I have always loved being a girl. Growing up with 5 boys never made me want to be a boy. It’s not that I didn’t like them! I loved boys, initially making the outward proclamation that they were gross and had cooties, moving on to liking them as friends. Then they became interesting and attractive, fun to think about as I dreamily wrote my name linked with a Boys across my notebooks. I went on to marry, and then raise boys, 2 are now adults and one is a 15-year-old. And I love them. Despite the heart breaks and frustration with the obvious differences in cognitive functions, I love boys – but I have never wanted to be one. I loved being a girl.
Being a girl was an honored place in my family. Born after 3 boys, I broke statistics and was emotionally spoiled from my first breath. Even at the most awkward of stages I thought I was a princess. My best friend in Pakistan, Nancy, was also the only girl in her family. She was dark-haired and beautiful and I imagined us both as exotic princesses. We would be swept away by handsome princes who resembled George Harrison from the Beatles. That was my innocent world for a while.
Then I became 13. I was living in Pakistan as a middle schooler when an awareness flooded over me that life could be brutally unfair to girls. At 13, I suddenly realized had I been a poor Pakistani or Afghan girl my choices and path in life would be different. I thought about being 13 and being married to a 40-year-old, taking the place as second wife, place and identity precarious until that first male child was born. I don’t know how, but it washed over me like water one day and has become a question throughout my life. Why me here? Why them there?
13 was my moment of truth and realization that everyone born a girl is not so blessed as I. Everyone born a girl doesn’t feel it’s all about princess privilege. Millions of girls world-wide will never know what it’s like to love being a girl and move on to love being a woman. From birth to death and covering all areas in between like education, childbirth, jobs, literacy, even until death there are opportunities lost and tragedies made for so many girls across the globe.
But it doesn’t have to look this way. The picture can change and it can change even with a little action on our parts for the love of girls. In the book Half the Sky by Nicholas Kristof and Sheryl Wudunn a case is made that the “best way to fight poverty and extremism is to educate and empower women and girls”. I read the book last summer, not wanting it to end because of its conviction and call to action. I am impressed that it is fair and practical. Love of girls doesn’t have to be about politics, and it doesn’t have to be about difference. It can be all about girls. Through the organization Half the Sky there are concrete ways to get involved and get others involved. The agenda on the website is clear and I guarantee, no matter what your politics, there will be an organization that you can believe in and support – whether it be with time, finances, or spreading the word through networking.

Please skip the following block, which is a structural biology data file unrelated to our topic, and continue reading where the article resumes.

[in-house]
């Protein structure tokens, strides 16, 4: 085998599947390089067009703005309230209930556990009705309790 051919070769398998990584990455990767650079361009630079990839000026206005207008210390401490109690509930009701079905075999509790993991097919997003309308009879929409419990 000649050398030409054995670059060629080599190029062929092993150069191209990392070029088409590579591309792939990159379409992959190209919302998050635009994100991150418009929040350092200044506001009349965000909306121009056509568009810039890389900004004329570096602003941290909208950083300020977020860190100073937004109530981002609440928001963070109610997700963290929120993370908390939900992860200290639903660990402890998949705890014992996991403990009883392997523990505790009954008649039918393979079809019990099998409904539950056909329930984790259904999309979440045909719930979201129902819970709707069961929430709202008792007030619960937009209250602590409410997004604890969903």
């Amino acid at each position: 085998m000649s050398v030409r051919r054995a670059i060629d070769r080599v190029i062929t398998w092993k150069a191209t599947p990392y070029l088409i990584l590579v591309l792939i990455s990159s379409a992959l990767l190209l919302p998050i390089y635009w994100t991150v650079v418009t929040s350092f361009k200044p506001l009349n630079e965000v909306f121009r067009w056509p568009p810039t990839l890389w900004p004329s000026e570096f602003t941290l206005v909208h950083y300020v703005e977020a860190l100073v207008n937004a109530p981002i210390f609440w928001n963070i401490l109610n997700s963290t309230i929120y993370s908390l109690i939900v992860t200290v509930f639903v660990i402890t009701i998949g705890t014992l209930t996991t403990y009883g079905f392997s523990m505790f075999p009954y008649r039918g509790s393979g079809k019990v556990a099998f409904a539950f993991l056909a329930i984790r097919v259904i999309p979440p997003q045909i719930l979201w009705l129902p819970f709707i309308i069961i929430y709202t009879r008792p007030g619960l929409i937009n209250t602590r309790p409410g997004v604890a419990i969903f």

So in honor of Mother’s Day this weekend – for the love of Girls who turn into Women – Girls with gifts, potential, personality, and strength; Girls that “hold up half the sky” I write this as a result of my journey to care.
So let us be clear up front: We hope to recruit you to join an incipient movement to emancipate women and fight global poverty by unlocking women’s power as economic catalysts. It is a process that transforms bubbly teenage girls from brothel slaves into successful businesswomen. You can help accelerate change if you’ll just open your heart and join in.” From Half the Sky: Turning Oppression into Opportunity Worldwide
Take a look at this video clip from the Global Campaign for Education:
Dedicated to my two girls – Annie and Stefanie. You are beautiful, amazing, strong and gifted. Thank you for who you are. Also to my mom for teaching me that being a girl is great.
Bloggers Note: Half the Sky comes from a quote by Mao Tse -Tung “Women hold up half the sky”. This quote was the inspiration for the title of Kristof and Wudunn’s book.
3 thoughts on “For the Love of Girls”
wow I love this post and this clip Marilyn, I too have a heart for girls… having three of them myself, I feel that one day we’ll be doing something as a family to empower girls, although I don’t quite know what that is at the moment. There’s an ad on at the moment whose strapline is ‘Girls Can Change The World’, I keep hearing it in the background and never catching the full thing so I don’t know who or what its for but I love that line! I’ve felt for a long time that although as a society we wrongly devalue boys, men and fatherhood, we also haven’t seen girls and women reach the true potential that God has for us and that when we do, we will see an explosion of creativity and change like the world has never seen before.
Right on, Marilyn! I had no idea you were thinking such serious thoughts when you were only 13. That was when we lived in Larkana. Are there specific women or girls that you remember? It was there I got seriously involved in teaching some of the teen girls from sweeper families to read. I was so moved by how appreciative their mothers were that someone cared about their daughters.